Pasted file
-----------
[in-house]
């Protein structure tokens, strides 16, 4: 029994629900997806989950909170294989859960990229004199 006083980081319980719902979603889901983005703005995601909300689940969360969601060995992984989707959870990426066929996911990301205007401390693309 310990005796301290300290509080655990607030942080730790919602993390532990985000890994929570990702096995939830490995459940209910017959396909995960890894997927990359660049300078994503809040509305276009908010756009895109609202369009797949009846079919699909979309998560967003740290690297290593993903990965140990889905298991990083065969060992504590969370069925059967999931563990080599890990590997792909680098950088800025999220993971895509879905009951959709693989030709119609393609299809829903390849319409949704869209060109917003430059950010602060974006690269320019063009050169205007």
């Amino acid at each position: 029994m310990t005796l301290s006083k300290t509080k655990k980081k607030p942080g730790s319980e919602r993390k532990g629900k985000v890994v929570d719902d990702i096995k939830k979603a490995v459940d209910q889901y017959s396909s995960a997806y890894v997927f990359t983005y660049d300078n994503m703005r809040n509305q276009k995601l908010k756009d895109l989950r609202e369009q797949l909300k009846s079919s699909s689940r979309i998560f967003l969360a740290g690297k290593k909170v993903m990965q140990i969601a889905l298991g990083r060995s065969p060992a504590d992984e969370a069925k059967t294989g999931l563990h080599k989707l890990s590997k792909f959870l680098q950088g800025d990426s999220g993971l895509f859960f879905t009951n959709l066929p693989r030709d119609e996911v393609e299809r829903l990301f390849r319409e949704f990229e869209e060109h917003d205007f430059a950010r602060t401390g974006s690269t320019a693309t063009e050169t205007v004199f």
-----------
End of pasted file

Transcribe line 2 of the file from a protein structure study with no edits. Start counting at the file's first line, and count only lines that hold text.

């Protein structure tokens, strides 16, 4: 029994629900997806989950909170294989859960990229004199 006083980081319980719902979603889901983005703005995601909300689940969360969601060995992984989707959870990426066929996911990301205007401390693309 310990005796301290300290509080655990607030942080730790919602993390532990985000890994929570990702096995939830490995459940209910017959396909995960890894997927990359660049300078994503809040509305276009908010756009895109609202369009797949009846079919699909979309998560967003740290690297290593993903990965140990889905298991990083065969060992504590969370069925059967999931563990080599890990590997792909680098950088800025999220993971895509879905009951959709693989030709119609393609299809829903390849319409949704869209060109917003430059950010602060974006690269320019063009050169205007």